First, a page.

Distinguished Lecturers
Bruce J. Dierenfield

Bruce J. Dierenfield

Bruce Dierenfield is a professor emeritus of American history, a past director of the All-College Honors Program, and the former coordinator of the African-American Experience program at Canisius College. He has been recognized as a Peter Canisius Distinguished Professor and has received the college's Martin Luther King Jr. Award, its DiGamma Award for exceptional service to the institution, and its Kenneth L. Koessler Distinguished Faculty Award. He has taught at the University of Helsinki, the Universities of Cologne and Bonn (Fulbright), and the Johns Hopkins University-Nanjing University Center for Chinese and American Studies. He is the author of the prizewinning The Battle over School Prayer: How Engel v. Vitale Changed America (2007), as well as The Federal Role and Activities in Energy Research and Development, 1946-1980 (coauthor, 1983), Keeper of the Rules: Congressman Howard W. Smith of Virginia (1987), The Civil Rights Movement: The Black Freedom Struggle in America (2nd edition, 2021), A History of African-American Leadership (coauthor, 3rd edition, 2012), Disability Rights and Religious Liberty in Education: The Story Behind Zobrest v. Catalina Foothillls School District (coauthor, 2020). In addition, he is writing a biography of the Rev. George W. Lee of Mississippi, the first civil rights martyr after the Brown school desegregation decision, who was assassinated in 1955 for his voter-registration campaign.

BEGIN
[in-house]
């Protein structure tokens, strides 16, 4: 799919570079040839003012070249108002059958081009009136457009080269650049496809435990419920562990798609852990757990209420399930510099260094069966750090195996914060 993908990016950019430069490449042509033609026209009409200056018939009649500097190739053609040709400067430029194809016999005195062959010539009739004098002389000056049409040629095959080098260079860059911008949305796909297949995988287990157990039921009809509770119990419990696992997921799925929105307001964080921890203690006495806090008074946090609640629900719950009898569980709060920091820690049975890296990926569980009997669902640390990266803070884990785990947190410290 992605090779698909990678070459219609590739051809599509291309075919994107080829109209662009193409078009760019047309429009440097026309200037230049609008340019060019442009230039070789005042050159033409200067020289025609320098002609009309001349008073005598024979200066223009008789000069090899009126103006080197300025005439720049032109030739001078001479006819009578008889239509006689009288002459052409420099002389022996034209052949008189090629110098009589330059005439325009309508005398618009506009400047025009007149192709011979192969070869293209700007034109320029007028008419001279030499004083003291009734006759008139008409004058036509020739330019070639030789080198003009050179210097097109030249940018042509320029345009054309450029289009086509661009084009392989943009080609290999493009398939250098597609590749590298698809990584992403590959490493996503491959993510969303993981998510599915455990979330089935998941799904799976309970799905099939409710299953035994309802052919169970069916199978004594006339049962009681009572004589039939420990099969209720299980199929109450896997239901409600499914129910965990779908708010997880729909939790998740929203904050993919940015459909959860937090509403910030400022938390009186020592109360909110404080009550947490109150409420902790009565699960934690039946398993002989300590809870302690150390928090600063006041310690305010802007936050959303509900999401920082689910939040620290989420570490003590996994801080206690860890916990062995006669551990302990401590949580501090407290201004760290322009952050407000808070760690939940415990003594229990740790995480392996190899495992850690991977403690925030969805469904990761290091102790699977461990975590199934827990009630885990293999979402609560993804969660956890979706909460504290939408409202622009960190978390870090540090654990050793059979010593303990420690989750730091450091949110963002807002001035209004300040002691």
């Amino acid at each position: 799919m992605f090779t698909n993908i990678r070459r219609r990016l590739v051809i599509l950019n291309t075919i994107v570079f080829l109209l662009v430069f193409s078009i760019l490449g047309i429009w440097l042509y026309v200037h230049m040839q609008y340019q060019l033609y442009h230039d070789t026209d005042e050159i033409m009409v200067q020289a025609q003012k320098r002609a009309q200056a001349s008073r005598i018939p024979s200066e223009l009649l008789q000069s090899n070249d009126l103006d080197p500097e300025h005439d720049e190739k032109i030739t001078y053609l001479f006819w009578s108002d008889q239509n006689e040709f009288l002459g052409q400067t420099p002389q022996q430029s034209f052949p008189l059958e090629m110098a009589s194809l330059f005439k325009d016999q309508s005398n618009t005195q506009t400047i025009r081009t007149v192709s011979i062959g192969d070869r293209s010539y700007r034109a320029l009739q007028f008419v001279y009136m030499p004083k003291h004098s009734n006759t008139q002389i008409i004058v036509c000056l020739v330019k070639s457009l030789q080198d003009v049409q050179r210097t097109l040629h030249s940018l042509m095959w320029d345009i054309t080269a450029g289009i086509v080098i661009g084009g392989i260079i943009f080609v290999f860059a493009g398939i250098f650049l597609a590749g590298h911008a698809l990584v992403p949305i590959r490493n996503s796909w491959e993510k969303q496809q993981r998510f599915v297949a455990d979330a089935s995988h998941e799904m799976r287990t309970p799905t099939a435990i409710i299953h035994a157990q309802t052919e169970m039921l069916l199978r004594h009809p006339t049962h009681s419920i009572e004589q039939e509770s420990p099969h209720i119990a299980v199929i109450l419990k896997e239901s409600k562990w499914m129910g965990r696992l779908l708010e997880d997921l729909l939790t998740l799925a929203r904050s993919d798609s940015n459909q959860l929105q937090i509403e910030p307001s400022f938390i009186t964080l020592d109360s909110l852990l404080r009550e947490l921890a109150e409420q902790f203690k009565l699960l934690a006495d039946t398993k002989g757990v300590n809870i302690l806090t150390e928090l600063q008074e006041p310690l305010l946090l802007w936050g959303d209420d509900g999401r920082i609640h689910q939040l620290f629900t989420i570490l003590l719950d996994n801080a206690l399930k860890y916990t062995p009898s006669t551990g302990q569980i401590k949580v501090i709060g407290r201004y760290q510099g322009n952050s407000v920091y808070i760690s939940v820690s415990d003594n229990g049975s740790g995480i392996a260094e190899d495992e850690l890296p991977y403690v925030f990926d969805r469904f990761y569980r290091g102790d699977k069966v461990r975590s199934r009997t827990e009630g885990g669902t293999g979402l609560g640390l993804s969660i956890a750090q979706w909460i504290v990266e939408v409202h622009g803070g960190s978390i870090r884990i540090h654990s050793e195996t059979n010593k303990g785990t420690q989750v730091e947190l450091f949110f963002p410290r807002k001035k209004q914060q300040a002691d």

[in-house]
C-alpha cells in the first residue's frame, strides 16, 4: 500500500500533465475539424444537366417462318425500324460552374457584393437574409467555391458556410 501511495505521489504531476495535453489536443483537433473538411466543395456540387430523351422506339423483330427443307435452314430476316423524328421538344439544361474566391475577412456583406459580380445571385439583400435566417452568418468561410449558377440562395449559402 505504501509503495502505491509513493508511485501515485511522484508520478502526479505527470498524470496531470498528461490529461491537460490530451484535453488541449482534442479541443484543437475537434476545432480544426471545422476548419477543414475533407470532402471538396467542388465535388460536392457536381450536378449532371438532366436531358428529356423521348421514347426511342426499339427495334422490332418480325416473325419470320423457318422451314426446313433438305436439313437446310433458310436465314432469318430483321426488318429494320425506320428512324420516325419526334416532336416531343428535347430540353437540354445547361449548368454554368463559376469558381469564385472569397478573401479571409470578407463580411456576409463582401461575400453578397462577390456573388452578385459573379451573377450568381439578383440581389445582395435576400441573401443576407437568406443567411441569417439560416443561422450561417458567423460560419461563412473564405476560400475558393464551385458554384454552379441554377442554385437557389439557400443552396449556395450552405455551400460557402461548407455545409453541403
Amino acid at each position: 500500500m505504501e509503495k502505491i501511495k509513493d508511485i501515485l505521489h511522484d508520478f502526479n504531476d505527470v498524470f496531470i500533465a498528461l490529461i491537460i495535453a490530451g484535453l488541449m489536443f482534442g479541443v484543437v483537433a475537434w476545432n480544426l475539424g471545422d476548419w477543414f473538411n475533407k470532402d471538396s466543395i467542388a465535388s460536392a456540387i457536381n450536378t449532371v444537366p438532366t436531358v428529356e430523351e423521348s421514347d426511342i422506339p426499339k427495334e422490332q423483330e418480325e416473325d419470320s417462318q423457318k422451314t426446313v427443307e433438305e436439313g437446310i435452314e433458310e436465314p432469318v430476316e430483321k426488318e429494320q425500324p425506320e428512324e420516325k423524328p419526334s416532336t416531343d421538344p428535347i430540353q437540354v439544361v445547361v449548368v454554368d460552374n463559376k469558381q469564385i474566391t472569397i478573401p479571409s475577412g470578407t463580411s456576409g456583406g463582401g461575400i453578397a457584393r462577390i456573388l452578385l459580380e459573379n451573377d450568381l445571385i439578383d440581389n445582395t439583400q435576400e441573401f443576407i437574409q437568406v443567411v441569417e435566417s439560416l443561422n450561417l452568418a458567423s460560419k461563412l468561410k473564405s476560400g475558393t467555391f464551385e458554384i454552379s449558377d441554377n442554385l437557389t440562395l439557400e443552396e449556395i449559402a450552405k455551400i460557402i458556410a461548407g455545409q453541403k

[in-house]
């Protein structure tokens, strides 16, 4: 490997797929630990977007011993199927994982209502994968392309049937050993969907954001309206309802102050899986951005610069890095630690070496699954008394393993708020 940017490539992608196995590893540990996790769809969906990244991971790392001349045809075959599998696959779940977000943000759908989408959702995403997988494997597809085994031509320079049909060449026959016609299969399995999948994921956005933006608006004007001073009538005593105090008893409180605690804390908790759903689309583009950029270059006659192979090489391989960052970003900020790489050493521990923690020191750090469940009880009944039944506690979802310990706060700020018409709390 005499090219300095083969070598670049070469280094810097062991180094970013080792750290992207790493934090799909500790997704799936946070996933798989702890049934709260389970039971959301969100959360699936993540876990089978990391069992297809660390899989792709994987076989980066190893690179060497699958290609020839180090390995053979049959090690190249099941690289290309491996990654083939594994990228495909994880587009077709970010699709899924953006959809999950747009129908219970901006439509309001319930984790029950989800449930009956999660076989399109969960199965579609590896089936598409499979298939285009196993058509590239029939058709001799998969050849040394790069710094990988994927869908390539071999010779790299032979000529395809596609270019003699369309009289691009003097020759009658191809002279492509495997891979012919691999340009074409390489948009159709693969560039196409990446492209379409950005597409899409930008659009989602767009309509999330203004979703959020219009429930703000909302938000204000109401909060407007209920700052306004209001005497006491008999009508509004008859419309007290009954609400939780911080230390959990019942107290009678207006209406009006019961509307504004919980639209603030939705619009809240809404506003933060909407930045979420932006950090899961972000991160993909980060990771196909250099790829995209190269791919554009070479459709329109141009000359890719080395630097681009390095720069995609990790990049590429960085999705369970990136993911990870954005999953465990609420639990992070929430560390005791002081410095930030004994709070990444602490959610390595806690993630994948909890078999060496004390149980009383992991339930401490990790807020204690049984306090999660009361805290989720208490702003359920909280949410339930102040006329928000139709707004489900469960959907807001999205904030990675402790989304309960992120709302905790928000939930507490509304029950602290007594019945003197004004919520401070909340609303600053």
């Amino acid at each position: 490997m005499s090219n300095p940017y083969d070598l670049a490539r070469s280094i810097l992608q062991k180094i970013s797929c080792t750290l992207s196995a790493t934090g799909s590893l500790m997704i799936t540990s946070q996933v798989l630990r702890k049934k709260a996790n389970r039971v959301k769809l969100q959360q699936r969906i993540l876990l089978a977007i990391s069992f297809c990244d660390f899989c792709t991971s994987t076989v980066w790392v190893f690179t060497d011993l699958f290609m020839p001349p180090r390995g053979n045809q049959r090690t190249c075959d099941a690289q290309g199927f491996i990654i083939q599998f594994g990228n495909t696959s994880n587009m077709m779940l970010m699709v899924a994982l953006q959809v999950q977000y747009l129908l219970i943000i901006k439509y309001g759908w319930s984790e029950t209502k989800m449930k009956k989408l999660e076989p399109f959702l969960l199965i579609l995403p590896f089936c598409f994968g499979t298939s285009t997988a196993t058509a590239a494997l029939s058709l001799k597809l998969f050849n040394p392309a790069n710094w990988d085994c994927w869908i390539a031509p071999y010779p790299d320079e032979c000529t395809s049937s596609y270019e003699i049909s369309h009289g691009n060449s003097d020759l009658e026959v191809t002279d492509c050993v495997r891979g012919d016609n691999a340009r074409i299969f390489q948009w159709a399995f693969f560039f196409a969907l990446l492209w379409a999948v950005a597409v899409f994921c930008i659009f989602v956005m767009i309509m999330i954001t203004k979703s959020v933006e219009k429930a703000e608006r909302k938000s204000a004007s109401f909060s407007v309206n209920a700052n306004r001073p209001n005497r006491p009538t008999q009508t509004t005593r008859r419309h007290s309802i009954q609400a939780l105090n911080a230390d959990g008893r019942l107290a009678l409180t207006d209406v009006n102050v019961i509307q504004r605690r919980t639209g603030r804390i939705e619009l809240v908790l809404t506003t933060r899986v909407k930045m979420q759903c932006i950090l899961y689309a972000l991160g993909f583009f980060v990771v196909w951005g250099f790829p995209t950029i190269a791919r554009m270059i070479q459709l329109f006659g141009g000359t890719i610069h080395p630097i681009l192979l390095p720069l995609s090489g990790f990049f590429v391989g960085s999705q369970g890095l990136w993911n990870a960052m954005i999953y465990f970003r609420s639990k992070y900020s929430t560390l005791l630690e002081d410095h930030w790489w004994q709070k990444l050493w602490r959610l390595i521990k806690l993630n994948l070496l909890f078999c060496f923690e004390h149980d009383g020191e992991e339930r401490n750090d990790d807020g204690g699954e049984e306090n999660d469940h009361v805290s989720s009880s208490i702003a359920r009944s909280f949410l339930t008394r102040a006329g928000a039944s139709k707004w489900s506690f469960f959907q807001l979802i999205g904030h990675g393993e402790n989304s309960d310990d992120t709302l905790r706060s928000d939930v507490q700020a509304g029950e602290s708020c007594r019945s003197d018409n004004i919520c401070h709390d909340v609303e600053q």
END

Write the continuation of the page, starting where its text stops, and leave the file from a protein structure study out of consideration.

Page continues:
NEW IN 2022:  Separating Church & State: How the Minnesota Affiliate of the ACLU Led the Nation in Religious Liberty (Friends of the Bill of Rights Foundation)

OAH Lectures by Bruce J. Dierenfield

In 1988, the parents of a "profoundly deaf" boy named Jim Zobrest sued their public school district near Tucson, Arizona, to pay for a sign-language interpreter in a Catholic high school. The suburban district had not yet created a high school. With the famed Catholic attorney William Bentley Ball representing the Zobrests, the U.S. Supreme Court narrowly upheld a congressional law called the Individuals with Disabilities Education Act (IDEA). The Court determined that a child with a disability may receive government aid that only incidentally benefits a religiously affiliated institution. Zobrest v. Catalina Foothills School District (1993) provides an important opportunity to look at the intersection of religion, education, law, and disability.

More Distinguished Lectureship Program Resources